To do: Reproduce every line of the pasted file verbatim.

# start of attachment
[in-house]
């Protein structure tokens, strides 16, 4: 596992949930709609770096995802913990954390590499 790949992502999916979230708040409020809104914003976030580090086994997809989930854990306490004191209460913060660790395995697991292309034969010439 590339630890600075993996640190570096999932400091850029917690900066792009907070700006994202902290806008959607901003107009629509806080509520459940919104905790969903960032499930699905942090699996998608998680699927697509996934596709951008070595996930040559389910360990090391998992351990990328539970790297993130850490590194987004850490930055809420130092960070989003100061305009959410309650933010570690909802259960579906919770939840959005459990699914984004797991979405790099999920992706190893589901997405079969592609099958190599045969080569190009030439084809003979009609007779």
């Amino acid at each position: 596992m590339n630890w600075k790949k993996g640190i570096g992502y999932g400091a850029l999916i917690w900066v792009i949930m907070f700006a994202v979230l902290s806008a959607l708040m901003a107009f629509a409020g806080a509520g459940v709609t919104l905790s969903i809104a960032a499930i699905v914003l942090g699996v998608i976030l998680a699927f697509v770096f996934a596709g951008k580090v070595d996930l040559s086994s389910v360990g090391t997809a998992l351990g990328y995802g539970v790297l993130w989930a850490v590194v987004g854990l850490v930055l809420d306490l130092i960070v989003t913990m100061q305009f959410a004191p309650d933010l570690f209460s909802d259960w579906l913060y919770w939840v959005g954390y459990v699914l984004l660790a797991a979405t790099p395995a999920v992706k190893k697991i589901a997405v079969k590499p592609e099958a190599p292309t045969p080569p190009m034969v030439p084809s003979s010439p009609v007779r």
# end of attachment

[in-house]
């Protein structure tokens, strides 16, 4: 596992949930709609770096995802913990954390590499 790949992502999916979230708040409020809104914003976030580090086994997809989930854990306490004191209460913060660790395995697991292309034969010439 590339630890600075993996640190570096999932400091850029917690900066792009907070700006994202902290806008959607901003107009629509806080509520459940919104905790969903960032499930699905942090699996998608998680699927697509996934596709951008070595996930040559389910360990090391998992351990990328539970790297993130850490590194987004850490930055809420130092960070989003100061305009959410309650933010570690909802259960579906919770939840959005459990699914984004797991979405790099999920992706190893589901997405079969592609099958190599045969080569190009030439084809003979009609007779």
């Amino acid at each position: 596992m590339n630890w600075k790949k993996g640190i570096g992502y999932g400091a850029l999916i917690w900066v792009i949930m907070f700006a994202v979230l902290s806008a959607l708040m901003a107009f629509a409020g806080a509520g459940v709609t919104l905790s969903i809104a960032a499930i699905v914003l942090g699996v998608i976030l998680a699927f697509v770096f996934a596709g951008k580090v070595d996930l040559s086994s389910v360990g090391t997809a998992l351990g990328y995802g539970v790297l993130w989930a850490v590194v987004g854990l850490v930055l809420d306490l130092i960070v989003t913990m100061q305009f959410a004191p309650d933010l570690f209460s909802d259960w579906l913060y919770w939840v959005g954390y459990v699914l984004l660790a797991a979405t790099p395995a999920v992706k190893k697991i589901a997405v079969k590499p592609e099958a190599p292309t045969p080569p190009m034969v030439p084809s003979s010439p009609v007779r």